Kino am Dach invites visitors every year onto the rooftop of the Vienna public library for screenings of various movies. Unlike the other more artsy film festivals, though, Kino am Dach also mixes in blockbusters and evergreen favorites. 

The only downside is that foreign-language films are generally shown with German subtitles. Tickets cost 10 EUR.

Check out their website for the full program.


Would you have guessed that Austria’s biggest street food festival is completely vegan?! Veganmania usually takes place twice per year, in June and August, introducing visitors to all things vegan.

Admission to the festival is free and while you get to try innovative drinks and dishes, there is also music to sweeten the day. Naturally, you can also shop for vegan and sustainable products.

Check out their website for the full program.

Dotdotdot Film Festival

Taking over from some of the other film festivals, dotdotdot opens its doors at the end of July, running through all of August. Unlike its counterparts, this festival focuses on short films rather than feature-length movies. 

Tickets are pay-as-you-can. Check out their website for the full program.

Aztec Festival

Every August, the Mexican community in Vienna puts on the so-called Aztec Festival. Step by for music, dance, and of course food. Check out their Facebook for more details.

Relax at a Viennese Schanigarten

While other cities have more poetic-sounding street cafes, Vienna has Schanigärten. The word Schanigarten means the tables and chairs set out outside a cafe or restaurant, generally on the sidewalks.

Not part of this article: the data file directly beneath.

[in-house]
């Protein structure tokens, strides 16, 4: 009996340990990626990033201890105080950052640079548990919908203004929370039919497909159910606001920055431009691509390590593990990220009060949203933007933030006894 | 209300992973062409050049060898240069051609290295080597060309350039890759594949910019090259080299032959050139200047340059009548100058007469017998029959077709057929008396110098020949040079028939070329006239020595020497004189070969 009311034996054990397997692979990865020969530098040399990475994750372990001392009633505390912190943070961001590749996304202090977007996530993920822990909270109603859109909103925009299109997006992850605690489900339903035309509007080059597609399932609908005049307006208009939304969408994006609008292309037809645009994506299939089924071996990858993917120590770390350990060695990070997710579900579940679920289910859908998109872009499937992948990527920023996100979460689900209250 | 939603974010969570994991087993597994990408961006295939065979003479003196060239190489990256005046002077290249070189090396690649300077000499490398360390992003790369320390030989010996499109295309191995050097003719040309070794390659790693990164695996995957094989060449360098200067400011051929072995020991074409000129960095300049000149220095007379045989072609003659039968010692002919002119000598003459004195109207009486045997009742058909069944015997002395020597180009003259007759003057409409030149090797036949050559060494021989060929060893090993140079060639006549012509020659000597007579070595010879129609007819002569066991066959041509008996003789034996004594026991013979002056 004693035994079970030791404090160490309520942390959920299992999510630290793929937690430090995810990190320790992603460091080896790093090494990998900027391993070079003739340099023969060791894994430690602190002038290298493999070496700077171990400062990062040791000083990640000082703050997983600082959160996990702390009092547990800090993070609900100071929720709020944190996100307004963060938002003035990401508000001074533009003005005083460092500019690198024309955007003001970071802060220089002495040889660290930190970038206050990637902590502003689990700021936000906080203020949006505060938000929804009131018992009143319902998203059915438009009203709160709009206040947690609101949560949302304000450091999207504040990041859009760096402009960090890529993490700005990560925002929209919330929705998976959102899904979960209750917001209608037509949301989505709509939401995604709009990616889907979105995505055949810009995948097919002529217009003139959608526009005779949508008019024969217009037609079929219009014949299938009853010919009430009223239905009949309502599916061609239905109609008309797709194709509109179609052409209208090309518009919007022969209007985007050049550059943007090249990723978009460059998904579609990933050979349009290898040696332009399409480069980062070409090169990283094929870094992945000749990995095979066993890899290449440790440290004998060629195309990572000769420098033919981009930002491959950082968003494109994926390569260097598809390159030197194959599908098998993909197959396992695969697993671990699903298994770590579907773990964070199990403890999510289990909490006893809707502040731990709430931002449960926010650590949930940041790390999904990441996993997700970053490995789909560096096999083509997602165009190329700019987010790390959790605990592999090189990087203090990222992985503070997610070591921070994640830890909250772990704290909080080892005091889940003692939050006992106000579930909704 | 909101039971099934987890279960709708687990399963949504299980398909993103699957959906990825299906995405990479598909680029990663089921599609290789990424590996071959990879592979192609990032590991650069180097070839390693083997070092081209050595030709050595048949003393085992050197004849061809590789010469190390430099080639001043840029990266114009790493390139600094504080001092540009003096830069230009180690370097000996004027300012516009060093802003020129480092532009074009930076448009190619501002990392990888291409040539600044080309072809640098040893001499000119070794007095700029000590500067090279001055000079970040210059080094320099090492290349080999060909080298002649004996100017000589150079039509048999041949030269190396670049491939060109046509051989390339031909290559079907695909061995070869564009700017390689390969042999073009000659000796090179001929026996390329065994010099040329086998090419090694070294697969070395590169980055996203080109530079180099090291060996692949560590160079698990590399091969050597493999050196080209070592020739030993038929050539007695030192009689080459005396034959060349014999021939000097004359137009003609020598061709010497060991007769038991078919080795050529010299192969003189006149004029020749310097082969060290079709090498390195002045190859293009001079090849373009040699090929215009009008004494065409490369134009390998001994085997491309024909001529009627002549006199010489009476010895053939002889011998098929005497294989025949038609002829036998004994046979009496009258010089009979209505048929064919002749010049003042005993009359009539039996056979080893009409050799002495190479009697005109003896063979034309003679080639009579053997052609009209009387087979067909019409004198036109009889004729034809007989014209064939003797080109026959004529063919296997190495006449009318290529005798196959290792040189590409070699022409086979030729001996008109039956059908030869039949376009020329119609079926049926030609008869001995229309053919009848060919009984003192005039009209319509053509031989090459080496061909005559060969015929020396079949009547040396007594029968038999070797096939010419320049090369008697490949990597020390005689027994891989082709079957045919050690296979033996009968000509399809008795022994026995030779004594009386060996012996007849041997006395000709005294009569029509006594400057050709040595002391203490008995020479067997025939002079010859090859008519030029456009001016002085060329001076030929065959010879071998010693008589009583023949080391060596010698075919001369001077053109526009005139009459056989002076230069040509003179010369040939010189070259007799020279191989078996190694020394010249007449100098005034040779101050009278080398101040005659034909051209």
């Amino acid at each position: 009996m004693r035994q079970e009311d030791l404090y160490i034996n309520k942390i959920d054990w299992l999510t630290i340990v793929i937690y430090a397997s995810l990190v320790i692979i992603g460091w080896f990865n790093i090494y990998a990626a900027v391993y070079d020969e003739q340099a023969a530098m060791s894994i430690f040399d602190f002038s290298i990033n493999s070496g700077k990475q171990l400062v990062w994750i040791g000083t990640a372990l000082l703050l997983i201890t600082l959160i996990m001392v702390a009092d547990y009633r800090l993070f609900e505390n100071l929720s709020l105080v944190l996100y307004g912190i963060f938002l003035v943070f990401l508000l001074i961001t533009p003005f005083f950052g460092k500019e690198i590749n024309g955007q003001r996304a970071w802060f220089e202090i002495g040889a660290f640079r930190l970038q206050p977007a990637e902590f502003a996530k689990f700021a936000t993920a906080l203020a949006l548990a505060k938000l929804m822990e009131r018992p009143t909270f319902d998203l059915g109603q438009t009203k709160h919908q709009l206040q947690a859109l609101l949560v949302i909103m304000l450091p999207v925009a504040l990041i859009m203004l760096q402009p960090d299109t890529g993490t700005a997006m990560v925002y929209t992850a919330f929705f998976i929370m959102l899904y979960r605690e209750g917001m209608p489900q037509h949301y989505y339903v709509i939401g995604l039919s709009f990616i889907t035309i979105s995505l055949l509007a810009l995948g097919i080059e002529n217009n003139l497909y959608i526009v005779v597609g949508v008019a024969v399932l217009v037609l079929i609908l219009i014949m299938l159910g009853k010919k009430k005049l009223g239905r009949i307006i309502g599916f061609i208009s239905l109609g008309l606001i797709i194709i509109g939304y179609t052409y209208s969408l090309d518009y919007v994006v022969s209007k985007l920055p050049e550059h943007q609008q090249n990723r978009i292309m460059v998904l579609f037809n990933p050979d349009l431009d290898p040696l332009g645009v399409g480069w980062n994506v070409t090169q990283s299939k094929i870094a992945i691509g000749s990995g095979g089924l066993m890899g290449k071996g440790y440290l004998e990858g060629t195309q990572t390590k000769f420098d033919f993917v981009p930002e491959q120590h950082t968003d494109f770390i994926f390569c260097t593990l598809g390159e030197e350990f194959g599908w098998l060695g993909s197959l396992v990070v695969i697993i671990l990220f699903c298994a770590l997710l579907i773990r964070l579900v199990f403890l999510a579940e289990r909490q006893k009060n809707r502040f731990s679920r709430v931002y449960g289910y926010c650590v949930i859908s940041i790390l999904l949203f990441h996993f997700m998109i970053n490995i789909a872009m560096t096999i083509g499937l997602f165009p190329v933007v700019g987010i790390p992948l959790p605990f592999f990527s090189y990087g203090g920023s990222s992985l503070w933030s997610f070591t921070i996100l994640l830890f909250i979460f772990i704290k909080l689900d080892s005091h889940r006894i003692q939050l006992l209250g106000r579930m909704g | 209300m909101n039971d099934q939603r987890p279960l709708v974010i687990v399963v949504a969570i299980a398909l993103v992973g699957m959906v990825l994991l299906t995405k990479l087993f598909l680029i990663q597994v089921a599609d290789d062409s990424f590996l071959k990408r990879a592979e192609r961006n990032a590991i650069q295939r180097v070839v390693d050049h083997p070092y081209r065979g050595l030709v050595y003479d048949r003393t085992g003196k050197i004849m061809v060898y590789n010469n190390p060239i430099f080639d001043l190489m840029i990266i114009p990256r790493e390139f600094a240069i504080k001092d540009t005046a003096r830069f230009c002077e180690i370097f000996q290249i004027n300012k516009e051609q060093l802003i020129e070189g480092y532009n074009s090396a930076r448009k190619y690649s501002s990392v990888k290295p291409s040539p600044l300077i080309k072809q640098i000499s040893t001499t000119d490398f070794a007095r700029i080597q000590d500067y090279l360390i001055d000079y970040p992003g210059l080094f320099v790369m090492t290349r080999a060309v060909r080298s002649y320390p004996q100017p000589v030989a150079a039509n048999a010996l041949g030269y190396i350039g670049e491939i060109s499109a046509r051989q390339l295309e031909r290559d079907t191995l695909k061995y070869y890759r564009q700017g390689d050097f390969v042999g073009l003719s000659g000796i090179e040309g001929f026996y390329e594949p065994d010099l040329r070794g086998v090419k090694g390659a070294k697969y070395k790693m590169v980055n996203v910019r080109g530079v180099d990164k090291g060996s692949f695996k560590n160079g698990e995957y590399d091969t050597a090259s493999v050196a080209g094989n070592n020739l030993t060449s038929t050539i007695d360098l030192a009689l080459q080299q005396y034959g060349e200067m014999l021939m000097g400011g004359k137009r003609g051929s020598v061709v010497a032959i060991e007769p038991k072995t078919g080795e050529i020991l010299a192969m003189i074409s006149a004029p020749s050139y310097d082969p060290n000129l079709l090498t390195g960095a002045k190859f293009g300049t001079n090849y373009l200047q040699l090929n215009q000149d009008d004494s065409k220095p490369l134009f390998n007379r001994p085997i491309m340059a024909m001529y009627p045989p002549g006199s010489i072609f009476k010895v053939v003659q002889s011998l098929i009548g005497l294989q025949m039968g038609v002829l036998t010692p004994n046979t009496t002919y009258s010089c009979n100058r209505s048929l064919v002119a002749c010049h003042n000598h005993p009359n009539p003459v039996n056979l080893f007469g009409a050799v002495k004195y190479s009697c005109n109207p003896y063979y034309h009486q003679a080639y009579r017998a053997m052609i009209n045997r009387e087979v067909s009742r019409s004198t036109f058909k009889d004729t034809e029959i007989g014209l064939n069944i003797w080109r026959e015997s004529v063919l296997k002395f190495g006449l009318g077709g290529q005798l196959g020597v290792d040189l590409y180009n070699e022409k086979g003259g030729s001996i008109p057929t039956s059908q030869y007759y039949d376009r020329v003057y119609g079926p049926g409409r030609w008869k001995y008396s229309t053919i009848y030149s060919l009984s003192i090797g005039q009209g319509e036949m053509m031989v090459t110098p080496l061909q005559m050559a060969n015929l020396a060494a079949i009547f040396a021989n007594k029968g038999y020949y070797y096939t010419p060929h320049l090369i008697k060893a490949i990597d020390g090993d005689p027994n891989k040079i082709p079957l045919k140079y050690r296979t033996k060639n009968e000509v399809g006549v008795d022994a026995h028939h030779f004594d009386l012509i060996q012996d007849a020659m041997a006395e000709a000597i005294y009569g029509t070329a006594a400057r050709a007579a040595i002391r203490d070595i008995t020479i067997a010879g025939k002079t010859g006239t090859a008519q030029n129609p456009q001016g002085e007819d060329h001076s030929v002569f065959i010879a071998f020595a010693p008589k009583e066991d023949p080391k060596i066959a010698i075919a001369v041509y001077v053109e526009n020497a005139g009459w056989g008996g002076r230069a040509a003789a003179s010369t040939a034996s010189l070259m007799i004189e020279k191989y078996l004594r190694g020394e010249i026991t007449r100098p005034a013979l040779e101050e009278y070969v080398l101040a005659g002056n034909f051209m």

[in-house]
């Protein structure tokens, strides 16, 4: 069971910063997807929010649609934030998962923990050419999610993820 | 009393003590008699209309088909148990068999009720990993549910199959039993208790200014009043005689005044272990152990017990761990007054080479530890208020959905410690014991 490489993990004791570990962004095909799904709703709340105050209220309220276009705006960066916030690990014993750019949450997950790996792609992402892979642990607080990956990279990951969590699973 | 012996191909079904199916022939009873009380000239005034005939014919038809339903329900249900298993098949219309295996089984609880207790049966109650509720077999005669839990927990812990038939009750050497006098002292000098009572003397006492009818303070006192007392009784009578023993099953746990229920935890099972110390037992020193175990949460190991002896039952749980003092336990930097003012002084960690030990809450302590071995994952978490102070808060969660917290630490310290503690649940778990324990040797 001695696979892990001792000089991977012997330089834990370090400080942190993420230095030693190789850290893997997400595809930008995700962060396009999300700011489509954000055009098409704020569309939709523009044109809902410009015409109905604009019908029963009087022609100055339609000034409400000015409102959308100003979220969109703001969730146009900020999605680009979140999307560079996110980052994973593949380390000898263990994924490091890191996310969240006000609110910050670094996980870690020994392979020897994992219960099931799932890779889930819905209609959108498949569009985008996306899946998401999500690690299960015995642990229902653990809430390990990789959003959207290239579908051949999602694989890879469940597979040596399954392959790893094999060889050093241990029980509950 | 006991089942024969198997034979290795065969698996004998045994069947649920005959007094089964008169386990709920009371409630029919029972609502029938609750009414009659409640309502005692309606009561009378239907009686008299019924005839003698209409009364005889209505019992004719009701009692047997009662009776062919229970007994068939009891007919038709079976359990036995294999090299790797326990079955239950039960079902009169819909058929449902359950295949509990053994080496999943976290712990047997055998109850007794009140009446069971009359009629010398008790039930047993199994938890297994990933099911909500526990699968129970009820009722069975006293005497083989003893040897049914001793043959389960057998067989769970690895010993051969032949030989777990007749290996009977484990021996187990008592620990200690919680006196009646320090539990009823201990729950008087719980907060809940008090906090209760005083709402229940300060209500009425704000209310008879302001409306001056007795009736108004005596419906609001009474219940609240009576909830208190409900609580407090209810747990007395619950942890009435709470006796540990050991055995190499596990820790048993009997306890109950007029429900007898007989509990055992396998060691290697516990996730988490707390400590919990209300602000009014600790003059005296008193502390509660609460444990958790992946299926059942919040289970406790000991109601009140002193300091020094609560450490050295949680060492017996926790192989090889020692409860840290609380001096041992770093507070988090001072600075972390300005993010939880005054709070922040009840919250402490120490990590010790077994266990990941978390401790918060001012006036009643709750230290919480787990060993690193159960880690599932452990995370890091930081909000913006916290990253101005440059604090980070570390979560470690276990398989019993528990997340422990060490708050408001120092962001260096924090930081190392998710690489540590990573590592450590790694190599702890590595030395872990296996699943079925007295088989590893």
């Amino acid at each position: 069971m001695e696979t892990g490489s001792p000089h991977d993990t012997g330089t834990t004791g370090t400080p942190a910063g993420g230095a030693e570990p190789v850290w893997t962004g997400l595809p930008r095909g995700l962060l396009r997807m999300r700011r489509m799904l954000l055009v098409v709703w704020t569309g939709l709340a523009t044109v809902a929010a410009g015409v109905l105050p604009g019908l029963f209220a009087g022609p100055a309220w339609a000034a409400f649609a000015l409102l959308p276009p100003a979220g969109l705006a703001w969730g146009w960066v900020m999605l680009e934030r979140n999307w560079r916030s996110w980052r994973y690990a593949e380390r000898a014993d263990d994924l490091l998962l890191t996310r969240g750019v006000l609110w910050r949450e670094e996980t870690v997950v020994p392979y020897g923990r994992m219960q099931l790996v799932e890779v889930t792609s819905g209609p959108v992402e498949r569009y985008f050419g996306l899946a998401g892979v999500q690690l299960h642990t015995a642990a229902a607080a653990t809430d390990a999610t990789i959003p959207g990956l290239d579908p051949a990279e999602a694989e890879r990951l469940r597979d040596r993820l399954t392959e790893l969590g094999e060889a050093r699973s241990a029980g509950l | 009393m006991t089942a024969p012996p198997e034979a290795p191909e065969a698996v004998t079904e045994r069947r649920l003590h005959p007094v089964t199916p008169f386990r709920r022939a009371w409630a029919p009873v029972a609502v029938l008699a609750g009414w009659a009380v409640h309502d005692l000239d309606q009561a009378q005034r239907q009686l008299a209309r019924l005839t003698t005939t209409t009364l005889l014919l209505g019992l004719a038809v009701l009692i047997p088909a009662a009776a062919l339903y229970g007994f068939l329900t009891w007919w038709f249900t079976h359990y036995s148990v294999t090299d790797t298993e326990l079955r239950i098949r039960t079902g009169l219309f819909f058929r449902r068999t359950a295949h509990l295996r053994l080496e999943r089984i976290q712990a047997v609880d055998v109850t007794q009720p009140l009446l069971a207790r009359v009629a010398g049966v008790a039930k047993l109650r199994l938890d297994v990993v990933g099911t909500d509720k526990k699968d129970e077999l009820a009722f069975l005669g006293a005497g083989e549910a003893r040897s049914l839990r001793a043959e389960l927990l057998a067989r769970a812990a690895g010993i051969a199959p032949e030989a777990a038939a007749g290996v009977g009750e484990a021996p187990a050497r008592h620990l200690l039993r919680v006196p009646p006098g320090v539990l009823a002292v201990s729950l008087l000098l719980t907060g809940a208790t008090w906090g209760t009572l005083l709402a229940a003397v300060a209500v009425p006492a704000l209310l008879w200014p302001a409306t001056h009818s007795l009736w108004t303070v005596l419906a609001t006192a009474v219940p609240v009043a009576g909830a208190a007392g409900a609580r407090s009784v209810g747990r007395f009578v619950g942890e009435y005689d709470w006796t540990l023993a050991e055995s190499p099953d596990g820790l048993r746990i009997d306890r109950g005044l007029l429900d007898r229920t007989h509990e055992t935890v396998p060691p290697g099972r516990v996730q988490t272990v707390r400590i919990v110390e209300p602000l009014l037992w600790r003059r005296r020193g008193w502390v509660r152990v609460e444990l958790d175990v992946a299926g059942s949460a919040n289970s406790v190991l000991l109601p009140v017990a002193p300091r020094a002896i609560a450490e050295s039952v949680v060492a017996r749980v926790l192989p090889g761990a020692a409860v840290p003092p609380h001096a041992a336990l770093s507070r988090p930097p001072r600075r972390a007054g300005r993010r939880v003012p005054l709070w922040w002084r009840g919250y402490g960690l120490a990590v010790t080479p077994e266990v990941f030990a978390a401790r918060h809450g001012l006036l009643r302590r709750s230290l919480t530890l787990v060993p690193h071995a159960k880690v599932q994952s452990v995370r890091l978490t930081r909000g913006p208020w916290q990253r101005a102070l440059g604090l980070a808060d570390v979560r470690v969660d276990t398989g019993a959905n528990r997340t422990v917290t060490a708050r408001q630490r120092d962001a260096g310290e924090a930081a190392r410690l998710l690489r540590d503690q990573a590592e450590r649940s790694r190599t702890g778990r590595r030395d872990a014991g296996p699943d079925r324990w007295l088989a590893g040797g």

What is special about them is that the land they are on doesn’t actually belong to the establishment, but is public property. Sometimes they even extend onto the street, reducing the number of parking spots and slowing down traffic on those streets. 

Sit down, order a classic Weißer Spritzer (white wine with sparkling water), and let the world pass by around you. It’s estimated that there are more than 4,200 Schanigärten in Vienna – so there’s plenty to choose from!

Chill Out at a Beach Bar

Austria may be a landlocked country, but that doesn’t mean that we don’t have beach bars! During the summer, you can find several of them along the river Danube – perfect for a sundowner! Some popular ones are Strandbar Hermann and Sansibar Beach Club.

Jazz Fest Wien

Since its initiation in 1991, the Vienna Jazz Festival, Jazz Fest Wien, has been a staple in Viennese event culture. Over the years it has become one of the most important jazz festivals in the world. 

Concerts take place at hand-picked locations, including the Vienna State Opera, but also at the Spittelau power station. Check out their website for details & tickets.

Afrika Tage

Taking over Danube Island for several weeks between July and August ever since 2005, the Afrika Tage festival promises lots of good music, food, and fun. It brings together people from various cultures, encouraging a continued dialogue between them.

It showcases African music acts, provides the chance to shop handicrafts, and feeds you exceedingly well. Come and consume your body weight in mint tea if you please.